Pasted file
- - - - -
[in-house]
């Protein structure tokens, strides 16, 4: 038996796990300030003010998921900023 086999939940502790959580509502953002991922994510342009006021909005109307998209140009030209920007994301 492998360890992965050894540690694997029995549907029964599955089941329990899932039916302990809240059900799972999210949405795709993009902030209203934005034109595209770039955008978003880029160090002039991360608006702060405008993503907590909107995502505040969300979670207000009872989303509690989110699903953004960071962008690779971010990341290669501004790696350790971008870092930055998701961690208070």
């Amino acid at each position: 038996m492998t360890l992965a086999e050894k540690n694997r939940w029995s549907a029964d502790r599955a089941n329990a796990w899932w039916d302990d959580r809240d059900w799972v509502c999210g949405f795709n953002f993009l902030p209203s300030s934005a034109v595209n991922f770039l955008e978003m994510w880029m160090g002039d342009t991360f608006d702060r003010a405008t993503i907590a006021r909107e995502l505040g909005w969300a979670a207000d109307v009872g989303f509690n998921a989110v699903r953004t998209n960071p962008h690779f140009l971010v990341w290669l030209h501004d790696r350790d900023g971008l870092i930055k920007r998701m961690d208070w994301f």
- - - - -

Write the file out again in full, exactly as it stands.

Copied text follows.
[in-house]
């Protein structure tokens, strides 16, 4: 038996796990300030003010998921900023 086999939940502790959580509502953002991922994510342009006021909005109307998209140009030209920007994301 492998360890992965050894540690694997029995549907029964599955089941329990899932039916302990809240059900799972999210949405795709993009902030209203934005034109595209770039955008978003880029160090002039991360608006702060405008993503907590909107995502505040969300979670207000009872989303509690989110699903953004960071962008690779971010990341290669501004790696350790971008870092930055998701961690208070």
């Amino acid at each position: 038996m492998t360890l992965a086999e050894k540690n694997r939940w029995s549907a029964d502790r599955a089941n329990a796990w899932w039916d302990d959580r809240d059900w799972v509502c999210g949405f795709n953002f993009l902030p209203s300030s934005a034109v595209n991922f770039l955008e978003m994510w880029m160090g002039d342009t991360f608006d702060r003010a405008t993503i907590a006021r909107e995502l505040g909005w969300a979670a207000d109307v009872g989303f509690n998921a989110v699903r953004t998209n960071p962008h690779f140009l971010v990341w290669l030209h501004d790696r350790d900023g971008l870092i930055k920007r998701m961690d208070w994301f």